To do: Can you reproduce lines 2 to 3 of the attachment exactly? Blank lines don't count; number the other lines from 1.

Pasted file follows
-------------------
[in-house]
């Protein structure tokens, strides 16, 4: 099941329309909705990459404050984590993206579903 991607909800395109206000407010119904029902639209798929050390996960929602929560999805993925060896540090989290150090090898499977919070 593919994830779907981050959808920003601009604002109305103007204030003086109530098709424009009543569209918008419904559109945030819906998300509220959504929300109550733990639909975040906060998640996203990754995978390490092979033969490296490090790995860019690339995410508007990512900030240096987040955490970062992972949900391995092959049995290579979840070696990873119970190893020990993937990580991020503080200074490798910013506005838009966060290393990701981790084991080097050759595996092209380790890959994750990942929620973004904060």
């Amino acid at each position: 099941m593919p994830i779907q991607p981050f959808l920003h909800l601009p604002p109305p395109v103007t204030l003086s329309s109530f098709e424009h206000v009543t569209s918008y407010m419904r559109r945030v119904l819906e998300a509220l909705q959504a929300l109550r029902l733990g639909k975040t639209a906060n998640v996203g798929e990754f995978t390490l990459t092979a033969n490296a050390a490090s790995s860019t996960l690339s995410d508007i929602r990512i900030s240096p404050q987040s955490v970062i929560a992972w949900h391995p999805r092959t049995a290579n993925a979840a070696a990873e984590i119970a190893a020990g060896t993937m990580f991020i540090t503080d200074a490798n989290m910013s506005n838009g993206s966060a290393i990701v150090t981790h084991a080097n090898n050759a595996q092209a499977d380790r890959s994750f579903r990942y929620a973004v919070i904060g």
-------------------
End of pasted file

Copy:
């Protein structure tokens, strides 16, 4: 099941329309909705990459404050984590993206579903 991607909800395109206000407010119904029902639209798929050390996960929602929560999805993925060896540090989290150090090898499977919070 593919994830779907981050959808920003601009604002109305103007204030003086109530098709424009009543569209918008419904559109945030819906998300509220959504929300109550733990639909975040906060998640996203990754995978390490092979033969490296490090790995860019690339995410508007990512900030240096987040955490970062992972949900391995092959049995290579979840070696990873119970190893020990993937990580991020503080200074490798910013506005838009966060290393990701981790084991080097050759595996092209380790890959994750990942929620973004904060």
């Amino acid at each position: 099941m593919p994830i779907q991607p981050f959808l920003h909800l601009p604002p109305p395109v103007t204030l003086s329309s109530f098709e424009h206000v009543t569209s918008y407010m419904r559109r945030v119904l819906e998300a509220l909705q959504a929300l109550r029902l733990g639909k975040t639209a906060n998640v996203g798929e990754f995978t390490l990459t092979a033969n490296a050390a490090s790995s860019t996960l690339s995410d508007i929602r990512i900030s240096p404050q987040s955490v970062i929560a992972w949900h391995p999805r092959t049995a290579n993925a979840a070696a990873e984590i119970a190893a020990g060896t993937m990580f991020i540090t503080d200074a490798n989290m910013s506005n838009g993206s966060a290393i990701v150090t981790h084991a080097n090898n050759a595996q092209a499977d380790r890959s994750f579903r990942y929620a973004v919070i904060g």